Entire business processes can be automated with a digital transformation strategy. While these changes can drive efficiencies in workflows, they can sometimes also impact the work that people do within the organization. Organizations need to consider how their digital transformations will modify all aspects of their operations, organizational structures and budget allocation.
Although some aspects of certain jobs may become casualties of digitization, the World Economic Forum found in its Future of Jobs Report, 2023 that organizations don't expect technology to displace jobs. Of 28 types of technology adoptions, only two were identified as job displacers: Humanoid and nonhumanoid robots (drones, for example).
The large share of organizations surveyed predict technology will create jobs, with net job creation impacts of:
- 58%, big-data analytics
- 43%, encryption and cybersecurity
- 41%, digital platforms and apps
- 34%, cloud computing
- 25%, artificial intelligence
Leadership can prepare their workforces for the changes digital transformation will bring to the workplace by understanding and communicating how employees’ time will be reallocated and what new value their contributions will bring to the organization.
The benefits of digital transformation mean little if organizations don’t use their newfound time and human capital to improve the products, services and experiences they offer employees, partners and customers. The intent of digital transformation is to provide humans with the freedom to perform uniquely human tasks, like creative problem solving, developing new ways of connecting with the people they serve, and bringing innovative new offerings to market.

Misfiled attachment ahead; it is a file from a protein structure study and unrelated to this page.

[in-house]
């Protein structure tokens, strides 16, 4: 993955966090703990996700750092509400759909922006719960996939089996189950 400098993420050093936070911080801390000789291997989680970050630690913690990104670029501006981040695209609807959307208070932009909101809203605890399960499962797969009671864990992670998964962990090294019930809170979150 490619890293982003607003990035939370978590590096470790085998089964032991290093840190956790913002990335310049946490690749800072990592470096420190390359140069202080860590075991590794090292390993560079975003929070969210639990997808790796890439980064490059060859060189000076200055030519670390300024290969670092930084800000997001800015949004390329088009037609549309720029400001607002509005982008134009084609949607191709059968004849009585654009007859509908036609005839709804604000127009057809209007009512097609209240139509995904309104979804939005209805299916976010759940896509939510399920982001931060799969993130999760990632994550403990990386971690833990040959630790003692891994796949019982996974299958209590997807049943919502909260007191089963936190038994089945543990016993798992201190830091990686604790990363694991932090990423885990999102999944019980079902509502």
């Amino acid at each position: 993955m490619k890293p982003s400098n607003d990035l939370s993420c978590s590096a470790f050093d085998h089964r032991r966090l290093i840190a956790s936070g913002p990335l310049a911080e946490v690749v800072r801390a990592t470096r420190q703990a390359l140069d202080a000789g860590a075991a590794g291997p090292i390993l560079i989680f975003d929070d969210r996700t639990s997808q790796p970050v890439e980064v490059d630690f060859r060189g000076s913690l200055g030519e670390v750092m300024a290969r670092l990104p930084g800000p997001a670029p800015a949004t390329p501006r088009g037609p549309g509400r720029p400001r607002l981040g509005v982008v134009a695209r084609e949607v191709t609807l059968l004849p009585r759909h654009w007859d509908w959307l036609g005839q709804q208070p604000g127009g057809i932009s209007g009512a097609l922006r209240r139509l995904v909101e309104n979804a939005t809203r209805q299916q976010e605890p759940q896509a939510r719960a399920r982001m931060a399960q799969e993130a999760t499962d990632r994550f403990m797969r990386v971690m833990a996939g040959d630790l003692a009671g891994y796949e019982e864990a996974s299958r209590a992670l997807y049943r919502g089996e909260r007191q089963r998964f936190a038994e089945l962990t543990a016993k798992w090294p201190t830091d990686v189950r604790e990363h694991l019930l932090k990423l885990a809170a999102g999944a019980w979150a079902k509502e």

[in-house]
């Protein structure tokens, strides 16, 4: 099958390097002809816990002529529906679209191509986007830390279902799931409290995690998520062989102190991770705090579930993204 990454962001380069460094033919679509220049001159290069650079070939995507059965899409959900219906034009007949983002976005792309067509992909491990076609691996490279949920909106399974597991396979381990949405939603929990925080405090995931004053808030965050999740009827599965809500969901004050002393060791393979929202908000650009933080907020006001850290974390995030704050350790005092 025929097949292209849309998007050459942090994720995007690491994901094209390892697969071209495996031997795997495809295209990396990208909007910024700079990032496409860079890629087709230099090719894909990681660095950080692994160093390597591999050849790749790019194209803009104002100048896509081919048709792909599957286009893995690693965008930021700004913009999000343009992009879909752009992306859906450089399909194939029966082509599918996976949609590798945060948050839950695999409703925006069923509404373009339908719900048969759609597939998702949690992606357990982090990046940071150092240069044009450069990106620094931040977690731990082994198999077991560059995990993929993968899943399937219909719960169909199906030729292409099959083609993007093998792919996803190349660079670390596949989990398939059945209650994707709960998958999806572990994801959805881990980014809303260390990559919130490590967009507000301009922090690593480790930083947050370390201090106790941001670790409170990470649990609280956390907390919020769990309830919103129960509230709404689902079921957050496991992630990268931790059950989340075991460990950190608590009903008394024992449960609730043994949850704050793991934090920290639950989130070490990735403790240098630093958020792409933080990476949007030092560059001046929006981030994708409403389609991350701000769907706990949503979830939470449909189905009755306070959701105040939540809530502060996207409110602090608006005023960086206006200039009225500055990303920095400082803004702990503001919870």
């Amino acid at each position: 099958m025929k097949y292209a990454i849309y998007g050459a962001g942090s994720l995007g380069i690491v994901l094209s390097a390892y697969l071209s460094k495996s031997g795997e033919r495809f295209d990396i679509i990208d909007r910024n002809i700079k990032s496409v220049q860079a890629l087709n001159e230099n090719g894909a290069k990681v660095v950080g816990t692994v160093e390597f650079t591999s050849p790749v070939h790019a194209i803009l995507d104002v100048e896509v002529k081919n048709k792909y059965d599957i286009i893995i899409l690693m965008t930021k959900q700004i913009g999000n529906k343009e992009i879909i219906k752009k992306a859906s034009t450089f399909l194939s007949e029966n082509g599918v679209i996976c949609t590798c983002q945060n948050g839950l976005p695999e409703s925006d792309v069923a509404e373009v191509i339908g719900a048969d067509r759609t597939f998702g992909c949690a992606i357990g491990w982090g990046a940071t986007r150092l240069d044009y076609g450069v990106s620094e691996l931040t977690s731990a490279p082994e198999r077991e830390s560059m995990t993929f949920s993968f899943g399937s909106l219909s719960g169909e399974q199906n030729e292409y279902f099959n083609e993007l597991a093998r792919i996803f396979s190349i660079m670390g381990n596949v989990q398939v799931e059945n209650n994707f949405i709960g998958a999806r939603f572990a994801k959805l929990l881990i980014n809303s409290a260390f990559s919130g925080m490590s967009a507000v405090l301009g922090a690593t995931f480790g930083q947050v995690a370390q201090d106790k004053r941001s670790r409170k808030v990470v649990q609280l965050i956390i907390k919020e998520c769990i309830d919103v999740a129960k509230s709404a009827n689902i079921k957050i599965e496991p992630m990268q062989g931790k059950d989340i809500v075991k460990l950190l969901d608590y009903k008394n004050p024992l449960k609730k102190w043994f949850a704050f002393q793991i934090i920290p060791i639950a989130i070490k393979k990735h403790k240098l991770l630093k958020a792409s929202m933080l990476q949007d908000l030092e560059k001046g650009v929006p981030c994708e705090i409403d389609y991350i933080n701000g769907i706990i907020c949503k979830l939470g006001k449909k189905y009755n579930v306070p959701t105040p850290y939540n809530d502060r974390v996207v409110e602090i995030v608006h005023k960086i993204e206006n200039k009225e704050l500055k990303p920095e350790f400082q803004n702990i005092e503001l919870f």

Why is digital transformation important?
Digital transformation is important because it grants organizations the agility to accelerate, pivot and thrive in environments of innovation and uncertainty.
> Learn more | Forrester study: Prepare for the next business stress test
The 10 benefits of digital transformation
- Speed and agility to adapt rapidly to industry and technology changes with minimal disruption.
- Enhanced compliance and security, thanks to automated retention and regulation tools.
- Employee experience improves due to an enhanced freedom to do work that feels valuable and meaningful.
- Efficiency, including the elimination of many process bottlenecks with automated workflows.
- Faster, more informed decisions made by leveraging insights derived from up-to-date information.
- Accessibility, as digital processes are available to users (both internal and external) from anywhere via connected devices.
- Customer experience improves with optimized tools and accessible platforms focused on user needs and experience.
- Centralized data including customer information, market intelligence and digitized content.
- Transparency and collaboration as information silos are dismantled across the enterprise.
- Increased profits resulting from improved productivity, better business decisions, and customer appreciation.
Digital transformation case study
Noridian Healthcare Solutions, a healthcare administration company and early adopter of a strong digital transformation strategy, was able to shift nearly seamlessly into an entirely remote work environment when the pandemic hit. In just three days, it shut down its in-person operations.